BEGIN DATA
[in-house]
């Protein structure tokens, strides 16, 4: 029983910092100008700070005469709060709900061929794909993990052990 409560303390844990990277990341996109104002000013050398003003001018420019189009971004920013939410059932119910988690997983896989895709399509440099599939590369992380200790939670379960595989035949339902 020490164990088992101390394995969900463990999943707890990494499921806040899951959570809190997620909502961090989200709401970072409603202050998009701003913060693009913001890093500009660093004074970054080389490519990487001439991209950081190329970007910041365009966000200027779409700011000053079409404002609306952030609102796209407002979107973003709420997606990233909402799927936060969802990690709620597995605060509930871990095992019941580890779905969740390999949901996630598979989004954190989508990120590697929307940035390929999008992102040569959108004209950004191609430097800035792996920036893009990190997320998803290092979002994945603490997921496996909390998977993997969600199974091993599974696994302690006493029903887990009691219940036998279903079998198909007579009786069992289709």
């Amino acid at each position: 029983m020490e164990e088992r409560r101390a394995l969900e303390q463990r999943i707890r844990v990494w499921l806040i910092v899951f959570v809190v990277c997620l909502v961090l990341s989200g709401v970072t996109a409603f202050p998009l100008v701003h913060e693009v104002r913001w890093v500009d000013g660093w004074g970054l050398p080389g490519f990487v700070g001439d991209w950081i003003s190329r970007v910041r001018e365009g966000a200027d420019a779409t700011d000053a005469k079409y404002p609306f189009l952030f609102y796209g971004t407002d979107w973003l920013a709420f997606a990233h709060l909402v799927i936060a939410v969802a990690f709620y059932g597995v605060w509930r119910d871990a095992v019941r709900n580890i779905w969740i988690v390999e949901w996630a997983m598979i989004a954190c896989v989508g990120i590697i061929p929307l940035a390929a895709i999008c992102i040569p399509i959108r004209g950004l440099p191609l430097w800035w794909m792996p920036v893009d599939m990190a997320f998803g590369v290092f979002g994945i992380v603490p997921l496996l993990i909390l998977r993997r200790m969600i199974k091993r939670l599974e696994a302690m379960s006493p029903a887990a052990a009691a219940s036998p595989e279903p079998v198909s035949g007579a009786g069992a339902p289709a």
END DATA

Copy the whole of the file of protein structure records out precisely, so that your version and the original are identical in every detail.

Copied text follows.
[in-house]
């Protein structure tokens, strides 16, 4: 029983910092100008700070005469709060709900061929794909993990052990 409560303390844990990277990341996109104002000013050398003003001018420019189009971004920013939410059932119910988690997983896989895709399509440099599939590369992380200790939670379960595989035949339902 020490164990088992101390394995969900463990999943707890990494499921806040899951959570809190997620909502961090989200709401970072409603202050998009701003913060693009913001890093500009660093004074970054080389490519990487001439991209950081190329970007910041365009966000200027779409700011000053079409404002609306952030609102796209407002979107973003709420997606990233909402799927936060969802990690709620597995605060509930871990095992019941580890779905969740390999949901996630598979989004954190989508990120590697929307940035390929999008992102040569959108004209950004191609430097800035792996920036893009990190997320998803290092979002994945603490997921496996909390998977993997969600199974091993599974696994302690006493029903887990009691219940036998279903079998198909007579009786069992289709």
């Amino acid at each position: 029983m020490e164990e088992r409560r101390a394995l969900e303390q463990r999943i707890r844990v990494w499921l806040i910092v899951f959570v809190v990277c997620l909502v961090l990341s989200g709401v970072t996109a409603f202050p998009l100008v701003h913060e693009v104002r913001w890093v500009d000013g660093w004074g970054l050398p080389g490519f990487v700070g001439d991209w950081i003003s190329r970007v910041r001018e365009g966000a200027d420019a779409t700011d000053a005469k079409y404002p609306f189009l952030f609102y796209g971004t407002d979107w973003l920013a709420f997606a990233h709060l909402v799927i936060a939410v969802a990690f709620y059932g597995v605060w509930r119910d871990a095992v019941r709900n580890i779905w969740i988690v390999e949901w996630a997983m598979i989004a954190c896989v989508g990120i590697i061929p929307l940035a390929a895709i999008c992102i040569p399509i959108r004209g950004l440099p191609l430097w800035w794909m792996p920036v893009d599939m990190a997320f998803g590369v290092f979002g994945i992380v603490p997921l496996l993990i909390l998977r993997r200790m969600i199974k091993r939670l599974e696994a302690m379960s006493p029903a887990a052990a009691a219940s036998p595989e279903p079998v198909s035949g007579a009786g069992a339902p289709a």